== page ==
Two nights to go before Taraf de Haidouks leave London and sweep on round the world. Catch them quick or repent at leisure, because they're now at their peak, and given the advanced age of some of their members they won't last for ever. A taraf is a Romanian village band; haidouks are brigands; the de merely denotes the fact that their "discoverers" were Belgian. But the name has come to signify the quintessence of Balkan musical fire.
They look oddly at home on Frank Matcham's ornate Edwardian stage, plonking down their gear as though taking a break in a garage. First up are two violinists, a flautist and an accordionist, plus backing-players on bass and cimbalom. Little puffs of rosin rise round the fiddlers' heads as they whirl into the opening piece, in which each virtuoso gets his moment in the limelight not forgetting the bassist and cimbalom-player without disturbing the seamlessness of the whole.
Then it's a singer standing to attention in a drab grey suit, but what comes out of his mouth could not be more extravagant. He begins on a long high note and then descends in a series of laughing gulps; his voice is soft but penetrating. You realise with astonishment that he's not mic-ed, and then, with equal astonishment, that you're grateful for having to listen. Last year, in Ronnie Scott's, this band were deafeningly mic-ed, but here you can savour the subtlety of their sound.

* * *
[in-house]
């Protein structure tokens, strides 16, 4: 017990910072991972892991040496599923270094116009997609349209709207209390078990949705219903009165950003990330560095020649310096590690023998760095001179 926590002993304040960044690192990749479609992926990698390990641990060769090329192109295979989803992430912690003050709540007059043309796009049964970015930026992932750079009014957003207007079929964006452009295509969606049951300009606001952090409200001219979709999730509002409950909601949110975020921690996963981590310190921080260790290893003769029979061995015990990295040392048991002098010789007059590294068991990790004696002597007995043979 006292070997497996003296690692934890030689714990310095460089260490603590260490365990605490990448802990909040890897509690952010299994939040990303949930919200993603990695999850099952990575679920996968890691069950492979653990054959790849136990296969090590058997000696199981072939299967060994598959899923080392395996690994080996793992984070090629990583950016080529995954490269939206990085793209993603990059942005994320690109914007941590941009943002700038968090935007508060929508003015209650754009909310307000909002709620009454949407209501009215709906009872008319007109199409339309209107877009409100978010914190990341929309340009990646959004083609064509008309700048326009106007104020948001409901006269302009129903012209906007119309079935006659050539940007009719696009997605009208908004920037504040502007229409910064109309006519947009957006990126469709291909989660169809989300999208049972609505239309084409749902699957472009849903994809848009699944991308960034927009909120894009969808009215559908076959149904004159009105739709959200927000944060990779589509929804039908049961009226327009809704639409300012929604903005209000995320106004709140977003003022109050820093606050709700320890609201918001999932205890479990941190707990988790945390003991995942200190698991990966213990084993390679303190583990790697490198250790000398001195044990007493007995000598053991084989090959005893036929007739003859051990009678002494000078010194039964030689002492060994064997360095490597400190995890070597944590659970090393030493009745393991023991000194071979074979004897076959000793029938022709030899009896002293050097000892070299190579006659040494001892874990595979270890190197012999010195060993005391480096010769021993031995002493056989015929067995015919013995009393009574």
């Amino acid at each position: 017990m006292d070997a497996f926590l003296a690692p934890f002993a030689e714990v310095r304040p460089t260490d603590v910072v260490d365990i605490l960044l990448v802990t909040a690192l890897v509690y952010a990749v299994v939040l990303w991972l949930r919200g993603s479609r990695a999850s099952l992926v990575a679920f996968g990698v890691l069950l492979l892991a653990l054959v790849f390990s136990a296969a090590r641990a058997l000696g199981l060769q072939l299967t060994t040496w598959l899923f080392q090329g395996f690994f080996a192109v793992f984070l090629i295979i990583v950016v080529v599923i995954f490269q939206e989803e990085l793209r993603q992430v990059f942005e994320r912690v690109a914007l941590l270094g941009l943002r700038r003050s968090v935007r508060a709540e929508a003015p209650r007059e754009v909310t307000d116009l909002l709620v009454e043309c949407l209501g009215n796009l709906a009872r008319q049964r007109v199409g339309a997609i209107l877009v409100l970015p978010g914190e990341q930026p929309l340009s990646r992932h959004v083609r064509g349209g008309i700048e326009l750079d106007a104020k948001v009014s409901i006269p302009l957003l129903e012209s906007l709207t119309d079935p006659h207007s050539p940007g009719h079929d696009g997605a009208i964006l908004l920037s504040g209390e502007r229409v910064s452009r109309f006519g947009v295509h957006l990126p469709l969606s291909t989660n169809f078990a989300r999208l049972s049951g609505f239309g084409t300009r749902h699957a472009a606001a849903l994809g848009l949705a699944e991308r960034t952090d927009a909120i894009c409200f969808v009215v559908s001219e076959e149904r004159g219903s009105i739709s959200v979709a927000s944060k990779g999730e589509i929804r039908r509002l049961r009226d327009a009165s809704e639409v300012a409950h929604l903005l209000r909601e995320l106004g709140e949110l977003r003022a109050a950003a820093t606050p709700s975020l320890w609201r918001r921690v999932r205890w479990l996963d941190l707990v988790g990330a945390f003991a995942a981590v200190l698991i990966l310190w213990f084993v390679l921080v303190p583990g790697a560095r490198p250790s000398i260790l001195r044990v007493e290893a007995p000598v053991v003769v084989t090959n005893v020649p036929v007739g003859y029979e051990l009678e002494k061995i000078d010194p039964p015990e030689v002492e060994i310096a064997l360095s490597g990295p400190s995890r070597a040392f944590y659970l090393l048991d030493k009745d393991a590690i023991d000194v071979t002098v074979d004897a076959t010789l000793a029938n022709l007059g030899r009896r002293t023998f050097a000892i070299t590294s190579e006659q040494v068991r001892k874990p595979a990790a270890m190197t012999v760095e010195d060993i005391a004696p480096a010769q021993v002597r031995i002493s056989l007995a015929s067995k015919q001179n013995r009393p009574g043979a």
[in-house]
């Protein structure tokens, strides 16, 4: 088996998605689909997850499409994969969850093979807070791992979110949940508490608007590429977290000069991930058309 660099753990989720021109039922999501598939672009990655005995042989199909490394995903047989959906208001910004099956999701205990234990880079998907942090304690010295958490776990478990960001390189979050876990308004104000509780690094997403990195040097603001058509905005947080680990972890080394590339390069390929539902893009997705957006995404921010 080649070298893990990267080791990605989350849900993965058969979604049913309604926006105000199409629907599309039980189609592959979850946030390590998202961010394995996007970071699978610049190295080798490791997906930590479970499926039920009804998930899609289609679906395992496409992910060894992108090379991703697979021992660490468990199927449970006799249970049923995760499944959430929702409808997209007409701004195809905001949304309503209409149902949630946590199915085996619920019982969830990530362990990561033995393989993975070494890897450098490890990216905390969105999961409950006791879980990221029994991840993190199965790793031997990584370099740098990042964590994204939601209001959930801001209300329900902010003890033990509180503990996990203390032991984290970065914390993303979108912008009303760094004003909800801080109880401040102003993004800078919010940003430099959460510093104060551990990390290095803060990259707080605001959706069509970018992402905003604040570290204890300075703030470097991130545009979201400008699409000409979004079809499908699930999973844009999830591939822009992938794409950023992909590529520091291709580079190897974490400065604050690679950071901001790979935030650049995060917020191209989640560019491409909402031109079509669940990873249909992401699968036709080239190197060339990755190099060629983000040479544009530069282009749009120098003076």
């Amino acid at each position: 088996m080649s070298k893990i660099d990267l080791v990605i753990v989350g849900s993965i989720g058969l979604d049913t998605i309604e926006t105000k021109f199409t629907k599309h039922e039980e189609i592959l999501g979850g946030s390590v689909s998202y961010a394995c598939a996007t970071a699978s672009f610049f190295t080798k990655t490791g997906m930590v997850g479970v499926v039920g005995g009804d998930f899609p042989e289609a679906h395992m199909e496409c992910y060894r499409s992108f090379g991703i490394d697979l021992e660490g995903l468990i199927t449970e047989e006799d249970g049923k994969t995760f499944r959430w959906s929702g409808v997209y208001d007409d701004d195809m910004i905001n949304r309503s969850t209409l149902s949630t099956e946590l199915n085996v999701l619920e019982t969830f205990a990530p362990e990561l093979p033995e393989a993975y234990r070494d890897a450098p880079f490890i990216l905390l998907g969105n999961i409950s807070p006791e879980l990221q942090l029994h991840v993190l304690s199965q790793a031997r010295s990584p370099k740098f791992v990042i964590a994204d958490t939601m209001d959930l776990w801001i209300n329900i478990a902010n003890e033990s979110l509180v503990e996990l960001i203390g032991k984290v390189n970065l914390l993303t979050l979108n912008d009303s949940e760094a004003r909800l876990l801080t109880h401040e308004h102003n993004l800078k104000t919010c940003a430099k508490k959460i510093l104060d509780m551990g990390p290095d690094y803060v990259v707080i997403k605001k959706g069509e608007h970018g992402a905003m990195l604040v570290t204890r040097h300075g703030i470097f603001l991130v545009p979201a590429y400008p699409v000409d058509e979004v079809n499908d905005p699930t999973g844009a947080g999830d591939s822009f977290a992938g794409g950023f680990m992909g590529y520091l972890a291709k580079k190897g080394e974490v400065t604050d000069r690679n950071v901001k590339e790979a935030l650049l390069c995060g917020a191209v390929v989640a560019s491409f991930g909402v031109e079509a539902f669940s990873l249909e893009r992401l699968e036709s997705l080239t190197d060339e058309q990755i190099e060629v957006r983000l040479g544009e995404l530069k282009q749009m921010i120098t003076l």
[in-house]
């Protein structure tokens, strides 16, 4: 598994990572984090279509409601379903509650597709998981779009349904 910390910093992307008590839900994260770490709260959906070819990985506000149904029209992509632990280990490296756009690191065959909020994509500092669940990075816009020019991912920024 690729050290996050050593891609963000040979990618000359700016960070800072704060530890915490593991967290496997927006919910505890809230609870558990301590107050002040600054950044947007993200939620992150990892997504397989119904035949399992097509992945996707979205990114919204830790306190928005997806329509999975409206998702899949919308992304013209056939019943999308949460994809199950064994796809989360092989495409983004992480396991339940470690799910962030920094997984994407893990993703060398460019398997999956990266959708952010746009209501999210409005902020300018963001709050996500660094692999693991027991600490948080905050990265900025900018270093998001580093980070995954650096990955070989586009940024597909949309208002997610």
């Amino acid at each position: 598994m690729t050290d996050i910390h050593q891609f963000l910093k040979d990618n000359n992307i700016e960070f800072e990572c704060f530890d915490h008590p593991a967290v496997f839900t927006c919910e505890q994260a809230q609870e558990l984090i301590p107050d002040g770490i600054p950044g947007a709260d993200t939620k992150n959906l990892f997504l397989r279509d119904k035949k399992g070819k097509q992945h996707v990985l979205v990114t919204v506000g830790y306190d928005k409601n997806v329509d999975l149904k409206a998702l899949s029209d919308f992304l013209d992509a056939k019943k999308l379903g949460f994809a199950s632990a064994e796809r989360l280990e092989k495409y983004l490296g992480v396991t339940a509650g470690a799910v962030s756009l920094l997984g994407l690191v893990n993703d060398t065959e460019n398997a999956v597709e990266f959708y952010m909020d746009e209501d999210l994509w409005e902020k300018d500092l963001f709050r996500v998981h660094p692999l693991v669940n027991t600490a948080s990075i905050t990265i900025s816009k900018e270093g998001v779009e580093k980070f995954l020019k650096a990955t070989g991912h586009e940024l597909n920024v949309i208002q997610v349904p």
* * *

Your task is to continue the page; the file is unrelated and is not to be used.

I have all the records and thought I knew all this band's tunes, but their repertoire seems inexhaustible, their variations infinite. What's constant is the contrast between the surface frenzy and the underlying calm, as the music modulates through the keys; no wonder they've become jazz heroes. The show is a gorgeous blur of sights flying hammers, fingers flickering over keyboards and sounds, as solo after solo takes off above the sweet miasma of the cimbalom.
A lot of jokes are tossed to and fro between the singers, but it's their venerable leader toothless, just skin and bone beneath his baggy beige suit who gets the biggest laughs with a tuned farting noise he creates from a loose string on his violin. When he sings, you have to strain to hear, but his instrumental tone is strong and true.
A disappearing world? No, because the most dazzling players are still in their thirties. But a cheerfully opportunistic world: when the last encore is done, they turn the stage into a garage-sale for anyone wanting a squeeze-box or a cimbalom. Very good price, but the lessons will take a lifetime.Reuse content